Before the opening of the museum on June 2, 1984, extensive restoration and rehabilitation began on the historic Everett Building to transform it into Gregg County Historical Museum.
The San Antonio architectural firm of De Lara-Almond Architects Inc. was retained, and Killis P. Almond, Jr., AIA, was the project architect.
The general contractor was David Stewart Construction Company of Longview.
The result of their expertise and many months of labor was a resounding success.
Charles A. Paramore of Museum Arts in Dallas designed and installed the exhibit areas to illustrate the development of Gregg County with antiques and historic photographs in theme settings. Mr. Paramore arranged the entire space, as well as each display. On the main floor, he took a rectangular room and made it magical with a variety of exhibit layouts and traffic flow features.
On February 20, 1983, friends and supporters of the museum were invited to attend the dedication of the rehabilitated Everett Building. In the same year, the building was recorded as a Texas Historic Landmark. After 74 years, the graceful old edifice became the home of Gregg County Historical Museum, which was officially opened to the public on June 2, 1984.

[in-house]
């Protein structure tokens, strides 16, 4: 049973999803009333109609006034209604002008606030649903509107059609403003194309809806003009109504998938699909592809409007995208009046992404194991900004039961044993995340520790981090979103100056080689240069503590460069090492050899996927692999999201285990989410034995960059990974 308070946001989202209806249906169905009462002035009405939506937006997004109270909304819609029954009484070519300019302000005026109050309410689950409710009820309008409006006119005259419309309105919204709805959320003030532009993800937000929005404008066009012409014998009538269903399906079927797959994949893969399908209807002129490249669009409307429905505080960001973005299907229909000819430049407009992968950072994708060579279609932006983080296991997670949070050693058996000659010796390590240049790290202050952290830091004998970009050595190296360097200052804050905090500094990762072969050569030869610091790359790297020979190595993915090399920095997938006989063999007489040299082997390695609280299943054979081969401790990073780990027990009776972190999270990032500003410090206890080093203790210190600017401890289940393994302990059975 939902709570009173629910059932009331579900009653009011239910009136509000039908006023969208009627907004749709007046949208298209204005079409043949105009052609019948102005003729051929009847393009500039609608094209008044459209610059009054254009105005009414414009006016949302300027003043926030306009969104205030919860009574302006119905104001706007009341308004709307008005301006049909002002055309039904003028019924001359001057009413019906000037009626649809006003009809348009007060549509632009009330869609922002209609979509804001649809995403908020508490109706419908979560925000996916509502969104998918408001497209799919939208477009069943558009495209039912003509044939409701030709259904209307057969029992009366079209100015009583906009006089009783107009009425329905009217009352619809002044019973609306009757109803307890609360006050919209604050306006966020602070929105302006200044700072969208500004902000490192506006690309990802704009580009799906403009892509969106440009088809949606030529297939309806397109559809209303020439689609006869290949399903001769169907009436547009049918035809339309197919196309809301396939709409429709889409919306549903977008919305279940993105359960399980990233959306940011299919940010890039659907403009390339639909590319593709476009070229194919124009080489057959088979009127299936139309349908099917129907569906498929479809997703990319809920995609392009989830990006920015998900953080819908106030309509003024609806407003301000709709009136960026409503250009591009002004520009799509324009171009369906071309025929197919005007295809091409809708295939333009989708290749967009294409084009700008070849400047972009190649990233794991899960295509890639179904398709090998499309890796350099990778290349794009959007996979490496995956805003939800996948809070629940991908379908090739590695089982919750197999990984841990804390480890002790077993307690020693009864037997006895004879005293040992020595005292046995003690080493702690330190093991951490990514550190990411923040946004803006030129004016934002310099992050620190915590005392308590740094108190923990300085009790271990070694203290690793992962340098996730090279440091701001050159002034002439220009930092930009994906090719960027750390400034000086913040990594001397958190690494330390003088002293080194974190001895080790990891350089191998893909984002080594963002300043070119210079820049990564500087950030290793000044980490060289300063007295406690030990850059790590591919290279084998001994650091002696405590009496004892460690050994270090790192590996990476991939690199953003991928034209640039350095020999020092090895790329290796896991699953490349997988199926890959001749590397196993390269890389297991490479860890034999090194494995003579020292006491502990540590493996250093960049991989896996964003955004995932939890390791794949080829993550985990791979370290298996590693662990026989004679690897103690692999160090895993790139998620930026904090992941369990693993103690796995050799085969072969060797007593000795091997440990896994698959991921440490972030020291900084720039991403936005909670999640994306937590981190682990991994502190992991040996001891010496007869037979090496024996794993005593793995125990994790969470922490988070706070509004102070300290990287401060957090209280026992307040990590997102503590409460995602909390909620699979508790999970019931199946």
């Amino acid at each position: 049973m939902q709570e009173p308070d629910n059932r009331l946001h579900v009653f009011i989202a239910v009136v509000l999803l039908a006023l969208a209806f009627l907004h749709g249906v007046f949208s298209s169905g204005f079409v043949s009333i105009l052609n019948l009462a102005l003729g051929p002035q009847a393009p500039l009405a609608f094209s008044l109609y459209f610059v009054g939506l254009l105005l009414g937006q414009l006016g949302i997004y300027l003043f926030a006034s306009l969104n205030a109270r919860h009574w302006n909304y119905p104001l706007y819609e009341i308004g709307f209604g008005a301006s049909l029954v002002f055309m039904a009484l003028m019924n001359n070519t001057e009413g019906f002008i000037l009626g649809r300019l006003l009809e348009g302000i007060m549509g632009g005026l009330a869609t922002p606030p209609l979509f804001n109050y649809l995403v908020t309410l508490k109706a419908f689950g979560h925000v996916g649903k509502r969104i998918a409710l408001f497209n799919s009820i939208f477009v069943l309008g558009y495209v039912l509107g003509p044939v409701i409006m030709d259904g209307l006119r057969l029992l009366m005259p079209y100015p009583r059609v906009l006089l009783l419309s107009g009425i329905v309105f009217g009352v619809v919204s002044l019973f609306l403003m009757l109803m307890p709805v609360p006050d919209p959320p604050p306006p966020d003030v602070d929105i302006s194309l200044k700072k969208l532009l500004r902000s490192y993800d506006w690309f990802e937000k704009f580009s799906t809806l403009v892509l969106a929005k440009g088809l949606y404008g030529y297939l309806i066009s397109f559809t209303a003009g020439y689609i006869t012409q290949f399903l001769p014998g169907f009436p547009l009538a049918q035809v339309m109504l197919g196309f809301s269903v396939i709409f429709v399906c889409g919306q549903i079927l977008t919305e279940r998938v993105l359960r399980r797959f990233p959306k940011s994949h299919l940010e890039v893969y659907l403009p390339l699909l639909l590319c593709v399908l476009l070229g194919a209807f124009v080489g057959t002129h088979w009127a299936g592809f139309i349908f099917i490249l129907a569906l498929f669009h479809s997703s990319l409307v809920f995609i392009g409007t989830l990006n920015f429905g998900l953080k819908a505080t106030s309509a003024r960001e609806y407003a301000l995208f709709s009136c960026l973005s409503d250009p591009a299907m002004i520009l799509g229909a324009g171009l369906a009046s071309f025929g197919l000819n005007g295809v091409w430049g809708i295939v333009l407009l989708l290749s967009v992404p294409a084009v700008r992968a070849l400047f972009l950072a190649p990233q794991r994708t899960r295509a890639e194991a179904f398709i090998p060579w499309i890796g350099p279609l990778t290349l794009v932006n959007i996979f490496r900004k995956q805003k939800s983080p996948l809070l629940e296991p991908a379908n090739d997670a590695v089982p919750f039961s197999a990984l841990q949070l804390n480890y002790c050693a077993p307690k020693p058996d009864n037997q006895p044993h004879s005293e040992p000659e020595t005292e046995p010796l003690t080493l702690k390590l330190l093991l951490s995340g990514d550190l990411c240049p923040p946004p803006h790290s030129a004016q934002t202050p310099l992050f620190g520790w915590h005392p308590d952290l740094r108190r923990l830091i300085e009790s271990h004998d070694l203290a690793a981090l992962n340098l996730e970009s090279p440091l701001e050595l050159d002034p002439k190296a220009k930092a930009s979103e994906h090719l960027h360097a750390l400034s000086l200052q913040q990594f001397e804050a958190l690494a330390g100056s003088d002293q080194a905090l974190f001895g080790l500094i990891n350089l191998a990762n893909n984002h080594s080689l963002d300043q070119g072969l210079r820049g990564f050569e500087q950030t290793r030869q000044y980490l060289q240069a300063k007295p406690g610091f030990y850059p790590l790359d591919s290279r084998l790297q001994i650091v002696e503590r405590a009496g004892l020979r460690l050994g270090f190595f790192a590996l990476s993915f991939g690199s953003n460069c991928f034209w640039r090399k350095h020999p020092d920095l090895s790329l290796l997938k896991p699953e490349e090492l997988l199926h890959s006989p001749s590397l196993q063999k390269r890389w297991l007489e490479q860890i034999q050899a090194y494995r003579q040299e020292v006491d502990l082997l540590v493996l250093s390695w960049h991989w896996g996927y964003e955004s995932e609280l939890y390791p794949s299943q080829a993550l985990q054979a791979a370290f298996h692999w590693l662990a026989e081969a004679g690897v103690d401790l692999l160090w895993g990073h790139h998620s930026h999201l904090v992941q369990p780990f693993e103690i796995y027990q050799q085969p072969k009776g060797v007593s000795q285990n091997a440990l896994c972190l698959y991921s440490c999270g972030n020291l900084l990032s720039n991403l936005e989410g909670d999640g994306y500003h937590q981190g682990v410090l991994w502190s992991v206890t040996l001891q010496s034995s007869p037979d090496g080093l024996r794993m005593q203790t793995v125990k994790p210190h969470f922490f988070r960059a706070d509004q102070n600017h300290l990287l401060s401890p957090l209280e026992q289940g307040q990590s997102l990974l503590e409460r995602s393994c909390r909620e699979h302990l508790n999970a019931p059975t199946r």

The structure of the building is the most valuable artifact at the museum. In our community, which has very few buildings that were built before 1930, the Everett Building is extremely important. The museum's beautiful lobby has the original inlaid tile floor and pressed tin ceiling with cherubs. Many children have been quoted as saying that the ceiling looks like icing on a beautiful cake.
The museum celebrated its 25th anniversary in 2009, and during those years, it has hosted visitors from all 50 states and over 36 foreign countries. Its exhibits, services and educational programs continue to expand.
Gregg County Historical Museum is a precious gem in the heart of downtown Longview. The institution and the people who are committed to its continued success have become woven into the fabric of the community.